Dr. and Ms. Esmail were released on a collective $850,000 bond. Messrs. McCarty and Brannin were released on bonds of $400,000 and $350,000, respectively.
The four were charged for their alleged roles in what Ms. Madigan's office described as a “long-running fraud scheme to defraud Premier Bank, the U.S. Treasury Department and the Federal Deposit Insurance Corp.”
Added Ms. Madigan's spokeswoman, “As part of the scheme, the defendants had access to and helped to misappropriate millions of dollars in bank funds.”
The spokeswoman said more details of the case would be announced on Aug. 6, when the defendants are scheduled to be arraigned in Cook County Circuit Court.
A Chicago lawyer representing the Esmails and Mr. Brannin declined to comment. A lawyer representing Mr. McCarty also declined to comment, saying he didn't have enough information about the nature of the allegations to respond.
Dr. Esmail, a physician, launched Premier Bank in 2000, and the lender grew to a peak of $350 million in assets in 2009. The bank had $269 million in assets when it failed in March 2012. The failure wiped out $6.8 million in bank bailout funds it had received from the Treasury Department as part of the Troubled Asset Relief Program.
Premier Bank not only obtained TARP funds in 2009, but the federal government refinanced the bank into a cheaper bailout program in 2010 that it had made available to designated community development financial institutions — lenders serving low-income or underserved communities.
The March 2012 failure of Premier Bank is projected to cost the FDIC's insurance fund an estimated $64.2 million, according to the agency's most recent estimates.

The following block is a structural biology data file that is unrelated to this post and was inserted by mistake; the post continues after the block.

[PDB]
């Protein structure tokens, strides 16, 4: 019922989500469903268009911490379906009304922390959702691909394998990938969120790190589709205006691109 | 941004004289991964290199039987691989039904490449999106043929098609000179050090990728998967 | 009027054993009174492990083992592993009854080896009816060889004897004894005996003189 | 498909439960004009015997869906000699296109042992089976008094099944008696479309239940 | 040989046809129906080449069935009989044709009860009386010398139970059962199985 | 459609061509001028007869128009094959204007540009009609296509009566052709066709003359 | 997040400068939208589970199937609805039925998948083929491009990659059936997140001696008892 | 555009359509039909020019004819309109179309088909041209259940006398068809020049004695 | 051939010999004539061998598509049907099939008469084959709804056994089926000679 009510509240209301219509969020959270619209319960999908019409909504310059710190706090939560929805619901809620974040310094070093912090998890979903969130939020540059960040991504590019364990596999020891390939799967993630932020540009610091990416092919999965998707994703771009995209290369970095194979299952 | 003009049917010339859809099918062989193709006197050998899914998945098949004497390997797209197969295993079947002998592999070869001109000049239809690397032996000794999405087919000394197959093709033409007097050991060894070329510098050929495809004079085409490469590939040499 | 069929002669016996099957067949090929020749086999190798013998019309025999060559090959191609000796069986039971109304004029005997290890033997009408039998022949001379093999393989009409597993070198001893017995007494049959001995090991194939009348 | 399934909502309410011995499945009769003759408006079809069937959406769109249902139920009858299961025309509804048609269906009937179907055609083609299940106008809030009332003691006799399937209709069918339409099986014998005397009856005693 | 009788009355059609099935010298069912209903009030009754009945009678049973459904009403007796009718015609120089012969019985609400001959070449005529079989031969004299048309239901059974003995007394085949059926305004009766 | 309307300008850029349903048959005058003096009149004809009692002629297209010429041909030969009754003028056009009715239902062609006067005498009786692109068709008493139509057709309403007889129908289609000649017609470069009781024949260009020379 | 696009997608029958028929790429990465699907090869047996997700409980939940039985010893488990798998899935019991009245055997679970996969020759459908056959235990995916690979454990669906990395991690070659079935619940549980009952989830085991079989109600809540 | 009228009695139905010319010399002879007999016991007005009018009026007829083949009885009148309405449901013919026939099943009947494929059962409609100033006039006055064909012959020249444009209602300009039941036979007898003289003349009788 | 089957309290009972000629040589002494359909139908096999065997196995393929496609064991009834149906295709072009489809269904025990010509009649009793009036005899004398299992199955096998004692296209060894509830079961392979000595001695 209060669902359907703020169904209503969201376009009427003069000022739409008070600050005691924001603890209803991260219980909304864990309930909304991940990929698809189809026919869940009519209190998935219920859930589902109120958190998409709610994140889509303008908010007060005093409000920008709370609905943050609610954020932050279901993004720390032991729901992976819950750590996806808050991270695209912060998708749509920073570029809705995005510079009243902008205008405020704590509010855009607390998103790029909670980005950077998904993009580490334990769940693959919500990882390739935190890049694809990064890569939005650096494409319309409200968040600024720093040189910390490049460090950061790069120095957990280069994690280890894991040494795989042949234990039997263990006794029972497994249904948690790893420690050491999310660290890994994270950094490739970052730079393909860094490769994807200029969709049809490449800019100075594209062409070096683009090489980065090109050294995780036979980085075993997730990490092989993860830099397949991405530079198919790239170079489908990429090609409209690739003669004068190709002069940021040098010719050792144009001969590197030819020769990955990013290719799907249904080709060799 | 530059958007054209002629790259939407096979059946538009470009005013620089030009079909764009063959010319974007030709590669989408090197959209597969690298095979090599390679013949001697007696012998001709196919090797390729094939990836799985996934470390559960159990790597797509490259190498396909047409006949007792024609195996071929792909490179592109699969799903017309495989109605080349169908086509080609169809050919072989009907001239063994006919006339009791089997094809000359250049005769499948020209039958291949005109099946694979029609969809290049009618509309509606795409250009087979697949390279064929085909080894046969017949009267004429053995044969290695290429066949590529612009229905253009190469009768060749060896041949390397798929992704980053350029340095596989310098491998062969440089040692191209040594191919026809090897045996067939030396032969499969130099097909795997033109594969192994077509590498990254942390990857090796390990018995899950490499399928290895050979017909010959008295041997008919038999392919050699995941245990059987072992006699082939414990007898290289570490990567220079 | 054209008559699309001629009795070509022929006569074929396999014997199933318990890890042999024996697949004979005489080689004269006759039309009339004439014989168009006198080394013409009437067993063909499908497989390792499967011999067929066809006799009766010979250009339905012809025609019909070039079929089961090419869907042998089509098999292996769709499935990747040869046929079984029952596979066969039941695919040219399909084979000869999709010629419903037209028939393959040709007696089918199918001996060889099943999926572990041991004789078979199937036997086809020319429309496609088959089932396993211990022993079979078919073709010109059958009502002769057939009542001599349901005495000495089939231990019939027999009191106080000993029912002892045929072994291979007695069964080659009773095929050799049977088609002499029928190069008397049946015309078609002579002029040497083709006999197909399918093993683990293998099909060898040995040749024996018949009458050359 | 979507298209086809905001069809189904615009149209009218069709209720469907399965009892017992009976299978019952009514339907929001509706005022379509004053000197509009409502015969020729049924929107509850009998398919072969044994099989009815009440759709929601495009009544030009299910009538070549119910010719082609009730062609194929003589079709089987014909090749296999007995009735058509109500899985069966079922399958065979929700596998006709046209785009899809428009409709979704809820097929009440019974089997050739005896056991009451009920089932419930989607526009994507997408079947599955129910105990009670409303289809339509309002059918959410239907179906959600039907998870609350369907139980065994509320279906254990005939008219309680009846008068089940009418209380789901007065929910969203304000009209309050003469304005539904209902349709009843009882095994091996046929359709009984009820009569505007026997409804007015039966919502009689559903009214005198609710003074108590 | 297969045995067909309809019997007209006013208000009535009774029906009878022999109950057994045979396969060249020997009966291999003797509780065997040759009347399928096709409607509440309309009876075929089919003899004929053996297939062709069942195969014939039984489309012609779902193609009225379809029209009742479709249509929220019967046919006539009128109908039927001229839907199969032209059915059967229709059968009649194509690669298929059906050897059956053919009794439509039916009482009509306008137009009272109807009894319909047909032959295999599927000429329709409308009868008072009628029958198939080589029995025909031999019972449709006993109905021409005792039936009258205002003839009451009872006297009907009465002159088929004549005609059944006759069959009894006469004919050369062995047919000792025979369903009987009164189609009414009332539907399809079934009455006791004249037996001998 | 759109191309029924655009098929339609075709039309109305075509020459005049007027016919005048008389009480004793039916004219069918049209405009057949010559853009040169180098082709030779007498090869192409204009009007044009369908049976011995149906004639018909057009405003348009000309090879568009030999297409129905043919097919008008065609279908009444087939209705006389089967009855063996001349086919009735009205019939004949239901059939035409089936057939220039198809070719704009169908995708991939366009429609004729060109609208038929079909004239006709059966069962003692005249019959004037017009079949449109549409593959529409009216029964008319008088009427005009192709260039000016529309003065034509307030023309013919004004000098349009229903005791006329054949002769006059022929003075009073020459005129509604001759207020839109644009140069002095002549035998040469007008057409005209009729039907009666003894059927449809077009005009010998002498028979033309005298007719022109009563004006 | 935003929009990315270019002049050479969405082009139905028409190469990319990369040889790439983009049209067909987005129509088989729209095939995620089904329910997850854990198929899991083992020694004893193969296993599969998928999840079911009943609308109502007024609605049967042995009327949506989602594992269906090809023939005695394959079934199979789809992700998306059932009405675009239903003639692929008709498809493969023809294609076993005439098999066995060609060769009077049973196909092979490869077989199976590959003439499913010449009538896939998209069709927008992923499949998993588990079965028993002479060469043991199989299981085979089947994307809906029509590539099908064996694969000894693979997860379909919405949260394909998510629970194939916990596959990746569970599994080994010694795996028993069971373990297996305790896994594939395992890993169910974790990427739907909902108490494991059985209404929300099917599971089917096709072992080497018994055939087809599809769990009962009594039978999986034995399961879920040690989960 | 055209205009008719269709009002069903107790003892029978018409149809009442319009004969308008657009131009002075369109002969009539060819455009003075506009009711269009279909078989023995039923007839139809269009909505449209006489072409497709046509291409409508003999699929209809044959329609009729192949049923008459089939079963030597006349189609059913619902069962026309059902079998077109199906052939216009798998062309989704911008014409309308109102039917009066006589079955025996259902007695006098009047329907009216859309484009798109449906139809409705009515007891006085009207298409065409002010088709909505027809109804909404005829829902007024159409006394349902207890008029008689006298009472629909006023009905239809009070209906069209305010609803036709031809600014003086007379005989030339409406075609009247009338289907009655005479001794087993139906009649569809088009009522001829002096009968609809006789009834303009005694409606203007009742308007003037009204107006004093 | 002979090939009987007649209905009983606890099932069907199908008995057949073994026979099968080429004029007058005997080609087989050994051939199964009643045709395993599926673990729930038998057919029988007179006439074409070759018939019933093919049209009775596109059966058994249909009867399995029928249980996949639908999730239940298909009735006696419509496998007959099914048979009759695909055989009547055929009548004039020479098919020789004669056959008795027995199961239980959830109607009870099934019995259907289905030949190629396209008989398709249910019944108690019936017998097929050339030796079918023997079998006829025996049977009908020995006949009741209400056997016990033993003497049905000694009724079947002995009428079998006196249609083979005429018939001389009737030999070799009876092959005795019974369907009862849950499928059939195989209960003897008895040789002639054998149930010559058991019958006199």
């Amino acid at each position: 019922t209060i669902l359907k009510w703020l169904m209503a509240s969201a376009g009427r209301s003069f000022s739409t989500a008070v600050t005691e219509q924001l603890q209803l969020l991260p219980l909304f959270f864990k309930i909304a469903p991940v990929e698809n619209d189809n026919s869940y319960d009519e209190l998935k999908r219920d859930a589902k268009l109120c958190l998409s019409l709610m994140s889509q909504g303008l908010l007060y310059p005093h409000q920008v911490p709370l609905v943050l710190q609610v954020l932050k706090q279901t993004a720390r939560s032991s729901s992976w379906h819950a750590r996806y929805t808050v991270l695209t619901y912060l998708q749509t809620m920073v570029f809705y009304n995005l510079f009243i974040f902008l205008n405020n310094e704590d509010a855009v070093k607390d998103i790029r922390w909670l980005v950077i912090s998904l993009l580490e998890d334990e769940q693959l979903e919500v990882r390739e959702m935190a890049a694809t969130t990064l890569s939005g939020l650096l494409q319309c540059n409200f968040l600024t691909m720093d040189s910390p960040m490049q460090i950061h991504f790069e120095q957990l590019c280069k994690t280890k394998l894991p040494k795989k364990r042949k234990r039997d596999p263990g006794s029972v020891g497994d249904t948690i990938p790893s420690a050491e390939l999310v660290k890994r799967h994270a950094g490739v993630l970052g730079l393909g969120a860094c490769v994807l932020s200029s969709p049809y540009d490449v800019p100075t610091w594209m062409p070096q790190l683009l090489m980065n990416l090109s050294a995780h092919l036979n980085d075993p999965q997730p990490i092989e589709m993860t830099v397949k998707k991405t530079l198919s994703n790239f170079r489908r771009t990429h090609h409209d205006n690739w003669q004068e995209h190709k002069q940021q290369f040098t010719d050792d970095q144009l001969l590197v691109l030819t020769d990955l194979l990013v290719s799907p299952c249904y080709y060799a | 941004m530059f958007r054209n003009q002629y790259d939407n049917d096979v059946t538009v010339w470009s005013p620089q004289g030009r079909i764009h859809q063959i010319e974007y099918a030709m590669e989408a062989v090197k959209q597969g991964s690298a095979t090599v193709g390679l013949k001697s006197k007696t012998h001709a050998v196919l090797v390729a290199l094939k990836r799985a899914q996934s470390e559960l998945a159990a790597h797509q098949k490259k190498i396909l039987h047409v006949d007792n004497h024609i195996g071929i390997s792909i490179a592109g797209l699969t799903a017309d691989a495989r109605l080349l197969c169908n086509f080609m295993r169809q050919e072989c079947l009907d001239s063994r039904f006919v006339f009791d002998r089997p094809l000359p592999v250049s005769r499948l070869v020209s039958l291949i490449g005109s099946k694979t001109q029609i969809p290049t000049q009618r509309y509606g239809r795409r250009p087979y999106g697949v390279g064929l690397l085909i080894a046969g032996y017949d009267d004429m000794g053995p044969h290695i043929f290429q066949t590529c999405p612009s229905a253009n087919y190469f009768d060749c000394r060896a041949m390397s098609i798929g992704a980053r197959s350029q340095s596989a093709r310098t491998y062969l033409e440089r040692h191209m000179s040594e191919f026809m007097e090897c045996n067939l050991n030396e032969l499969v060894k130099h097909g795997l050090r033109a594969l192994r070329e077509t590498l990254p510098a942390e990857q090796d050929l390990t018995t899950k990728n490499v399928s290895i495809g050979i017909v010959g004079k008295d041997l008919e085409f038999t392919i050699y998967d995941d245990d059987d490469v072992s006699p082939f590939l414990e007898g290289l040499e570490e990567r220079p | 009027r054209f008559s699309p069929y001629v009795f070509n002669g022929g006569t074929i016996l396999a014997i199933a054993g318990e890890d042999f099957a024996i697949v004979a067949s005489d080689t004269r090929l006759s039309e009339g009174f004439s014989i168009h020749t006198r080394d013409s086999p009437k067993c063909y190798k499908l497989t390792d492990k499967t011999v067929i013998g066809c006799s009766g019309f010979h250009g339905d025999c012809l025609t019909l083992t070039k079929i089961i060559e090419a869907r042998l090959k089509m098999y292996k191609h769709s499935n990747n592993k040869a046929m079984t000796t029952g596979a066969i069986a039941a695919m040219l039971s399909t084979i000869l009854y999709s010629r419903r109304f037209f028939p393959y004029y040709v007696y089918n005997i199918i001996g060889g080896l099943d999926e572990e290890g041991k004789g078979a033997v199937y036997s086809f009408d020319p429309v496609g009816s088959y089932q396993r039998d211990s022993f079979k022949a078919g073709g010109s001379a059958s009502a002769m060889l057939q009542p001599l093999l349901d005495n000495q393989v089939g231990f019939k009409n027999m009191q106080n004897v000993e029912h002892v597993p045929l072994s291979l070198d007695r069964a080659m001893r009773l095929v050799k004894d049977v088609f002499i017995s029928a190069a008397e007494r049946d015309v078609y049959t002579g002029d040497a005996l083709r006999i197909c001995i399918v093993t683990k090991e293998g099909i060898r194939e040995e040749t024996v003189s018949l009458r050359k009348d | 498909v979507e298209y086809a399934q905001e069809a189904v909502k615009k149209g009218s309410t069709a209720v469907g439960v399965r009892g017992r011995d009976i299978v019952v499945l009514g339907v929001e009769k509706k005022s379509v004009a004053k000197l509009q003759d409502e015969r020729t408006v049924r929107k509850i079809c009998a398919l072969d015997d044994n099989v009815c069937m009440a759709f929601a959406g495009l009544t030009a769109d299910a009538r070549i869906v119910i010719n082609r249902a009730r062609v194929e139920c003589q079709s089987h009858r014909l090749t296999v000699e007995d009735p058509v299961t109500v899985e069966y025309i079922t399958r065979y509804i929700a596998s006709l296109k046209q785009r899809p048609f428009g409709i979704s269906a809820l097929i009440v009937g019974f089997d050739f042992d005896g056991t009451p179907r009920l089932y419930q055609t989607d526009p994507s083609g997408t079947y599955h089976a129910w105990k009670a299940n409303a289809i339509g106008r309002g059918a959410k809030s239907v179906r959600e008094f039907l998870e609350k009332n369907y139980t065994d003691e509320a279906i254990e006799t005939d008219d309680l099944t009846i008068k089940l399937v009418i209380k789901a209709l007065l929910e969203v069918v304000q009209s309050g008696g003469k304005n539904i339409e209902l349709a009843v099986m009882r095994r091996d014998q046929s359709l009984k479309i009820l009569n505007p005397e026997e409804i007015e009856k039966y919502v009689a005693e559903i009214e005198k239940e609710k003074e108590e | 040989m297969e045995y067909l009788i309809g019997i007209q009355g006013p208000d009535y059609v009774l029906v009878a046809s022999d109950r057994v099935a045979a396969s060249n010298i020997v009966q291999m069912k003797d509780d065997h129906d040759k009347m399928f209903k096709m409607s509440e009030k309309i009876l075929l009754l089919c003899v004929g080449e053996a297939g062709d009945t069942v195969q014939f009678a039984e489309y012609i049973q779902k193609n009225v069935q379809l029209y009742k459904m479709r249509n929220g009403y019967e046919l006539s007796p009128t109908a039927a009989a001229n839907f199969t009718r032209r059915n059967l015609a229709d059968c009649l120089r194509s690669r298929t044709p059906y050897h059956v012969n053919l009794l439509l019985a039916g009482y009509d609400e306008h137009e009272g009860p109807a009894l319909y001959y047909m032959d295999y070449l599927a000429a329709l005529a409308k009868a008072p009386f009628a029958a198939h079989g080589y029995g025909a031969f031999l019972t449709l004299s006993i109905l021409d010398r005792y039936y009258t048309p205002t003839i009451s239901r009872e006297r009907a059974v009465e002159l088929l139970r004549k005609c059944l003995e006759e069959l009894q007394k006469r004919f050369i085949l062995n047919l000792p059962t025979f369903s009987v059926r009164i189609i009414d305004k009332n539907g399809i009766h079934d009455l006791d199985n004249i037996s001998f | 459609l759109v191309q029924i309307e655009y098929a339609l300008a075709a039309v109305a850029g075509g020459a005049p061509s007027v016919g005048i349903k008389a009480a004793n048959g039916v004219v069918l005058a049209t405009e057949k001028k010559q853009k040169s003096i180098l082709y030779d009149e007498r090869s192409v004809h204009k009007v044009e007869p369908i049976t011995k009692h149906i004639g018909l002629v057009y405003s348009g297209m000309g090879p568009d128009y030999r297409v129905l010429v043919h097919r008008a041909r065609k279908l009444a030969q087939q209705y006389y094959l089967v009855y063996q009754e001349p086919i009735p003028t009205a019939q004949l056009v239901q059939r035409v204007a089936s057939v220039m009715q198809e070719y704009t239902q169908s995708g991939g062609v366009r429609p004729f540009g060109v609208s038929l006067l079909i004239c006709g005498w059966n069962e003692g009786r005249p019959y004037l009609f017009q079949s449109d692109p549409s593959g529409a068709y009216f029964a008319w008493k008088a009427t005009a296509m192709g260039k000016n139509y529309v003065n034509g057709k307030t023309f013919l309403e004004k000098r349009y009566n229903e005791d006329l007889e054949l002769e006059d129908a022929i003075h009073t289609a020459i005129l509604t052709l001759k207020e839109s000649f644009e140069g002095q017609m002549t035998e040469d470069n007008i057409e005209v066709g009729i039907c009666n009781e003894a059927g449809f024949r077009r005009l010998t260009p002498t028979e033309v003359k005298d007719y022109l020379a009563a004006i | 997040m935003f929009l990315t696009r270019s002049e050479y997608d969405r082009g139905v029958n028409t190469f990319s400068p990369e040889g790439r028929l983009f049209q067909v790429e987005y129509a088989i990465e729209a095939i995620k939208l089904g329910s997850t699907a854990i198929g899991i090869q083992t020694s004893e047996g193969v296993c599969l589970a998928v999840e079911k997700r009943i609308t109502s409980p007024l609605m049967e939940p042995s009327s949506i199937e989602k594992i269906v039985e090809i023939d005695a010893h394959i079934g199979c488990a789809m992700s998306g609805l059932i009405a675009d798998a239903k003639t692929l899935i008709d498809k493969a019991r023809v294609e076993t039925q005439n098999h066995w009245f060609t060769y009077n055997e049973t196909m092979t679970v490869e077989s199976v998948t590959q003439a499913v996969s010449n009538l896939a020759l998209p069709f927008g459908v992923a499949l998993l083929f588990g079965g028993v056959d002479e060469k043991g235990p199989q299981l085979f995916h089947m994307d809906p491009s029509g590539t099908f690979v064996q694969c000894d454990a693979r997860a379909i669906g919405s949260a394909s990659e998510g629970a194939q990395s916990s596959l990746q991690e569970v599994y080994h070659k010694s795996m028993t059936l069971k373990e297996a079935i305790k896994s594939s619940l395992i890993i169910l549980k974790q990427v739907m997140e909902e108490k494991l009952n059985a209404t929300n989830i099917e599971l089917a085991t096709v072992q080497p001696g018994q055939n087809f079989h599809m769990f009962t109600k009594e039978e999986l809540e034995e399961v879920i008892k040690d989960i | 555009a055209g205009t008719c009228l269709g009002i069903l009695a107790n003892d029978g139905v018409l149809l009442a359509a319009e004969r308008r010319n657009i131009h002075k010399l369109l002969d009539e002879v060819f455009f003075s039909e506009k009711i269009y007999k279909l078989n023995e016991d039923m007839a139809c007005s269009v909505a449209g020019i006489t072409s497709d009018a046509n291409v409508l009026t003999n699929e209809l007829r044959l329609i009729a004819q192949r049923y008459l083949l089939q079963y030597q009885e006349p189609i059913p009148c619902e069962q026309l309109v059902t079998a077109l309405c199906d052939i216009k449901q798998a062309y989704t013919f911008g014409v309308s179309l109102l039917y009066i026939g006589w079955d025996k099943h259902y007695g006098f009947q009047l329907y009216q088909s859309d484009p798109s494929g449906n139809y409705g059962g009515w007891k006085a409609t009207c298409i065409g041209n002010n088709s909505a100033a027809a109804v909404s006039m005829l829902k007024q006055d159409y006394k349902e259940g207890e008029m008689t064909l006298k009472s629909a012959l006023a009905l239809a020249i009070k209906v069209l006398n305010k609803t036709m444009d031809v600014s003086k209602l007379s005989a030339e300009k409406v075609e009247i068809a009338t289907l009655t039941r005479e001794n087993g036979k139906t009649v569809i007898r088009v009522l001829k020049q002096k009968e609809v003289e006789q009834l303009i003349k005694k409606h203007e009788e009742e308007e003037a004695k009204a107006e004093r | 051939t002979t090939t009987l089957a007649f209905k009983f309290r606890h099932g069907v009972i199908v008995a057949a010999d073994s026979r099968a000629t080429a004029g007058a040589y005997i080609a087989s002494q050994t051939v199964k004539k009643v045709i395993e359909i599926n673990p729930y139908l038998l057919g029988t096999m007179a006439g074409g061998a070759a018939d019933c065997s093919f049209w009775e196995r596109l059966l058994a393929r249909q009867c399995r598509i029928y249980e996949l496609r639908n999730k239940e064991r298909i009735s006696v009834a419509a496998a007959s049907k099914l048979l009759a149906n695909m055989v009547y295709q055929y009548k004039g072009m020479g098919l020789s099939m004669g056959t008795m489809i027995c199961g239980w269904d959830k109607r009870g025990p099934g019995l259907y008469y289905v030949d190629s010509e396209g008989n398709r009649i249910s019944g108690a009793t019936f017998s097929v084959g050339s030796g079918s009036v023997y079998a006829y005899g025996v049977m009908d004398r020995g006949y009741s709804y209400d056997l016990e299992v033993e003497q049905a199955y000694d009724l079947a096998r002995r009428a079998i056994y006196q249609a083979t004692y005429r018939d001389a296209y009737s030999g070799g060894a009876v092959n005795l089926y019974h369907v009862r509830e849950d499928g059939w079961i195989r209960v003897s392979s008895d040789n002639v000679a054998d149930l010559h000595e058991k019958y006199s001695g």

The bank was a defendant in a 2012 lawsuit filed in Cook County Circuit Court by George Dernis, owner of the Michael's Fresh Market chain of grocery stores. Mr. Dernis and his company had borrowed a total of $22 million from Premier Bank, a remarkable 14 percent of the bank's total loans as of Dec. 31, 2011.
In his complaint Mr. Dernis accused Dr. Esmail, among other things, of pressuring him to give Dr. Esmail and his children equity stakes in some of his stores as a condition of obtaining credit.
Five of the eight stores formerly owned by Mr. Dernis are operating under new ownership after emerging from Chapter 11 bankruptcy. In addition, Mr. Dernis filed for personal bankruptcy. His lawsuit against the bank and the Esmails still is pending, but the FDIC as receiver is now the defendant in the bank's place.
“I lost everything,” Mr. Dernis said Friday. “I'd really like to apologize to my wife and my family and my creditors for everything they went through.

Thursday, July 18, 2013

4 Former Employees Charged In Staged Kansas Bank Robbery

Four western Kansas women have been indicted, accused of embezzling from the bank where they worked and staging a robbery to cover the thefts.

On Thursday, an indictment was unsealed charging four former employees of Western State Bank in Ulysses with the following crimes:

-32-year-old Amber Gutierrez of Ulysses is charged with two counts of embezzlement by a bank employee and one count of bank robbery.
-32-year-old Hattie Wiginton of Ulysses is charged with two counts of embezzlement by a bank employee, one count of bank robbery and one count of making a false statement to the FBI.